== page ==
While ESG has been a hot topic in Europe for quite some time, more and more business leaders are starting to tune in here in the United States. ESG, which stands for “Environmental, Social, Governance,” represents a lens that investors are using to examine business health and risk management as they make investment decisions. Joining us to dig into this important topic are Kelly Worden from the US Green Building Council, and Phillipe Bernier, Vice President of Strategy, Operations, and Sustainability for JLL Canada.
What is ESG?
In a word, ESG is synonymous with sustainability, but it’s an approach that unpacks the concept a bit more and helps give investors a concrete way to talk about and measure its business impact.
Environmental covers topics including energy, carbon, water, and waste.
Social includes the health and wellbeing of team members and audiences; employee engagement and development; community giving; charitable work; etc.
Governance entails business ethics, reporting, transparency, and policies around corruption.
These seemingly disparate ideas have one common theme: Getting them right means a much higher chance of long-term business success. The opposite is also true. As Philippe explains, “There’s obviously a lot of value attributed to financial performance, which is relatively easy to measure. ESG is the non-financial piece. And these non-financial attributes, the environmental, social, and governance performance of an organization, nevertheless impact the financial performance of an organization. Organizations that think broadly about the ways they engage with the communities they serve, their supply chains, etc. have a better understanding of risks and opportunities, and can ultimately better serve their customers, which makes them a more resilient profitable, long-term business.”
One important clarification is around what ESG is not. Per Kelly, “It’s really important to recognize the difference between ESG and impact investing, and the difference there is in the expected return on investment. Impact investors are knowingly accepting a lower return in exchange for some sort of social benefit, whereas investors are interested in the ESG conversation because they believe that these considerations actually lead to greater returns over time.”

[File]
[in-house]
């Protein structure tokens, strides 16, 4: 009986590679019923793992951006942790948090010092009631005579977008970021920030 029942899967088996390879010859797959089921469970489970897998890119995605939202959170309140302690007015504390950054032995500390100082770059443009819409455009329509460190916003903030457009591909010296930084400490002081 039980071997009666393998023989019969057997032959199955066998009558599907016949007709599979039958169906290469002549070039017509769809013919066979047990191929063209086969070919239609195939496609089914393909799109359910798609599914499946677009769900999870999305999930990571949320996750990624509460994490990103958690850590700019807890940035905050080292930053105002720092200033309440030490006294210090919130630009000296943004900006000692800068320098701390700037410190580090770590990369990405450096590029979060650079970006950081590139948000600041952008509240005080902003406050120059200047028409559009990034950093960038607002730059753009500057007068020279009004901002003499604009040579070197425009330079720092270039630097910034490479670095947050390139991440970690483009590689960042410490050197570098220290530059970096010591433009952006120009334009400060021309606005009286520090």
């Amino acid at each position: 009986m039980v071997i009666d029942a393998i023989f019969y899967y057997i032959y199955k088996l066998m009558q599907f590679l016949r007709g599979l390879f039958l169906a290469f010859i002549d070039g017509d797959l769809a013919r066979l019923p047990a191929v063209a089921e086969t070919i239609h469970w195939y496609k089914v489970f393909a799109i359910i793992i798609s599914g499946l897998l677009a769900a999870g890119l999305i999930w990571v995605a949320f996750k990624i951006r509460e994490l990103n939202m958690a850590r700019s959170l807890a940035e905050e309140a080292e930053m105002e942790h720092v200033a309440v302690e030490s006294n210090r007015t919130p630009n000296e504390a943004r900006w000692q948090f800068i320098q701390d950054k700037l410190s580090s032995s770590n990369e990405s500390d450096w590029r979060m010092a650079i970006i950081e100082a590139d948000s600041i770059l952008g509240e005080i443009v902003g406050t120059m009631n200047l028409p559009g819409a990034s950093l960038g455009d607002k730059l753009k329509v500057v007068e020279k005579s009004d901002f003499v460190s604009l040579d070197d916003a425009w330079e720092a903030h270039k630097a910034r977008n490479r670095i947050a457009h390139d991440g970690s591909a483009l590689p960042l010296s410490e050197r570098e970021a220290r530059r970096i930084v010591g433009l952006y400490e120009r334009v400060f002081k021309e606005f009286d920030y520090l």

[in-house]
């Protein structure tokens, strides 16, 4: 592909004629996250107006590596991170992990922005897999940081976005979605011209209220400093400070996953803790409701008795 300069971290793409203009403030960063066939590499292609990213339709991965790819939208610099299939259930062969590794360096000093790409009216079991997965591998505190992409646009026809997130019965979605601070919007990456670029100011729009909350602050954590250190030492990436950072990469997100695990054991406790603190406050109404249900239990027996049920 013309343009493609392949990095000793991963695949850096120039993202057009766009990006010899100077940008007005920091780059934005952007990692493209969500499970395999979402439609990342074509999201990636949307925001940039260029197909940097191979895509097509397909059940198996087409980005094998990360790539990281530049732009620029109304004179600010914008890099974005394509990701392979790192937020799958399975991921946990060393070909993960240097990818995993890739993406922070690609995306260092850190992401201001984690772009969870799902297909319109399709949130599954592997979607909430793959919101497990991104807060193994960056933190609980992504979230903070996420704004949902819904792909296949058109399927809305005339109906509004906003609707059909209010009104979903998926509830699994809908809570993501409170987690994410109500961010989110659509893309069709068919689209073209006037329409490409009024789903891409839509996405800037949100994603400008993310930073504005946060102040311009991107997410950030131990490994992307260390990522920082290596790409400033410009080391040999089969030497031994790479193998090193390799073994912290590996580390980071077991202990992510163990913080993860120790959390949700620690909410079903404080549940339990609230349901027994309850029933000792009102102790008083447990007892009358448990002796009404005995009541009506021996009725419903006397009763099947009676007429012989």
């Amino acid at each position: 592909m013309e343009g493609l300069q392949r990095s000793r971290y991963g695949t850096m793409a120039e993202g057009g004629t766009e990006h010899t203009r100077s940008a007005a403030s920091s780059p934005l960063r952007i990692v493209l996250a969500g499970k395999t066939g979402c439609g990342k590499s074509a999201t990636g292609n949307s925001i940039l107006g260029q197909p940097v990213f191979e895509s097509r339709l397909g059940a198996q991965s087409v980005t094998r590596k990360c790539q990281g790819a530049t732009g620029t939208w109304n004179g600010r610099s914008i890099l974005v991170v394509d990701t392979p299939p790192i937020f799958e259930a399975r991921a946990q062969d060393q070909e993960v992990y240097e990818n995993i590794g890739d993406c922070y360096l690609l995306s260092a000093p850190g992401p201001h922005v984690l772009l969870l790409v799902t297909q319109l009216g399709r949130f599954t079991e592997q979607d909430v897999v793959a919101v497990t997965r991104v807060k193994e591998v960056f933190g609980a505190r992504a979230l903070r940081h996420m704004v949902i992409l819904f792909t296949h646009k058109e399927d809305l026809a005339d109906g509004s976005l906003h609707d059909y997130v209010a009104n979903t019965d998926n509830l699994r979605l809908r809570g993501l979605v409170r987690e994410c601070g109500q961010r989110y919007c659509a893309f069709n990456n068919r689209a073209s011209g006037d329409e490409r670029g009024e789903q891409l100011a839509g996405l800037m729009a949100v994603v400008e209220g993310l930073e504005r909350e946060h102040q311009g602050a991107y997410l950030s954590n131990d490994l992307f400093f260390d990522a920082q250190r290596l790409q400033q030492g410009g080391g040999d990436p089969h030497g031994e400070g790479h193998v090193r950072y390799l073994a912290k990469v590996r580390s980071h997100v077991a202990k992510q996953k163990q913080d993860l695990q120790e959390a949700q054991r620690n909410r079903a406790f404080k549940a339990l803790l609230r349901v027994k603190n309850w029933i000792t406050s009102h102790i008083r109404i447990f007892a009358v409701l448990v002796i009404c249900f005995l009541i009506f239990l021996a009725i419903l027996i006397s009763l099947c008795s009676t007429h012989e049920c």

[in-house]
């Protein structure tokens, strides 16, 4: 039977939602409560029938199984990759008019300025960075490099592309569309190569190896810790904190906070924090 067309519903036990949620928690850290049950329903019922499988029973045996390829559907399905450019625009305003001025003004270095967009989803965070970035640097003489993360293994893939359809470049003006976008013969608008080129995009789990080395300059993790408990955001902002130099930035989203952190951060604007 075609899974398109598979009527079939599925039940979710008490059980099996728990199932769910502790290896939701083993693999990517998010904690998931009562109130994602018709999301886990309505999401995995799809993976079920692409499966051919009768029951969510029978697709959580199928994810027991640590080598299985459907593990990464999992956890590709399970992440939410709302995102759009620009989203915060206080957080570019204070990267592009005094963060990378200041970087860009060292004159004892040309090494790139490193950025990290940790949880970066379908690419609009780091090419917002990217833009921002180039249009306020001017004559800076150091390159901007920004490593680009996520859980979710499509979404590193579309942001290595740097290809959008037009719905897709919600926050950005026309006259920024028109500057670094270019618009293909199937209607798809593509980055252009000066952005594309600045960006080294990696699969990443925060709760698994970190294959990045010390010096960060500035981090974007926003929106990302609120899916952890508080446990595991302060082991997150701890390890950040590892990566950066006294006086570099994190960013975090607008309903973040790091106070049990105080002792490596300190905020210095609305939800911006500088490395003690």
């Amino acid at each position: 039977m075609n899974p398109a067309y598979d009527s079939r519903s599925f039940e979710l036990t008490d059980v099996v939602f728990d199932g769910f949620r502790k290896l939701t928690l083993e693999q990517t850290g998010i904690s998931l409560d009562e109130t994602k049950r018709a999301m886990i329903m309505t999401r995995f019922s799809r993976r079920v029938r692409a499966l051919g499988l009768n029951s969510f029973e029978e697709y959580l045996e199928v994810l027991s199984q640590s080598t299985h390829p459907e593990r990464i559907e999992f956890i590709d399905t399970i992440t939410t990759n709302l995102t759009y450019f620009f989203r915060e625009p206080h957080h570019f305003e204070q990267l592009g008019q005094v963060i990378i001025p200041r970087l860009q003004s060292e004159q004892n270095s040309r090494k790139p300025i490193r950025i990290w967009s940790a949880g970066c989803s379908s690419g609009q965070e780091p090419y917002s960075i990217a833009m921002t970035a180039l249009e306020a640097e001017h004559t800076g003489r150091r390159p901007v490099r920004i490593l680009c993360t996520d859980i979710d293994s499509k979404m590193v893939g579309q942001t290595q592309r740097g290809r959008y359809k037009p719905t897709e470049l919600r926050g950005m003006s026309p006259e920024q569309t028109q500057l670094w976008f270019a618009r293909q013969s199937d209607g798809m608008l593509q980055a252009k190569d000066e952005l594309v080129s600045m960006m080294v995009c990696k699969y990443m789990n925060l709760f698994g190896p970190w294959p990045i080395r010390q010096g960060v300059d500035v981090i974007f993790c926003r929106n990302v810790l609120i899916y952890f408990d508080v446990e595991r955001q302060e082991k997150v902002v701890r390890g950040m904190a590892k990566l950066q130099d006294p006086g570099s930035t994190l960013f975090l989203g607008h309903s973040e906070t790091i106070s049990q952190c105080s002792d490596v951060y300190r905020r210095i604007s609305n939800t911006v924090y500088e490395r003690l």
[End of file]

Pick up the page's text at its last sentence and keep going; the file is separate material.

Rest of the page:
Why ESG and Why Now?
ESG has always mattered, but there’s a reason it’s becoming such a salient point of conversation at the moment. ESG has emerged as a key factor that investors look to when considering risk. “ESG is really a mechanism of internalizing some of the economic externalities associated with environmental, social, and governance-related impacts of business,” says Kelly.
That’s important in every industry, and the fields of real estate, construction, and architecture are no exception. Especially in the last two years, many companies have come to BWBR to talk about the effects of the pandemic, the economy, climate change – and it’s really about risk. A lot of our client conversations are about looking at current risks and future risks (even the unknowns), and addressing ESG goes a long way toward addressing and preparing for those risks.
Kelly agrees: “When you’re creating buildings and infrastructure that are supposed to last for decades into the future, you have to take a forward-thinking approach.” That means looking beyond immediate profit margins and making decisions that will positively impact the business in the next 10, 20, or even 50 years.
An Authentic Approach to ESG
There’s no one-size-fits-all approach to ESG prioritization and implementation, just like there’s no one-size-fits-all approach to architecture and real estate. Philippe says, “Whether it’s bribery and corruption, energy efficiency, carbon emissions, health and safety, these are all topics that nest within ESG. Each organization that we interact with in real estate is slightly different.” Yet there are frameworks that can help businesses home in on their priorities and execute to those priorities efficiently and responsibly, one of which is the Global Reporting Initiative.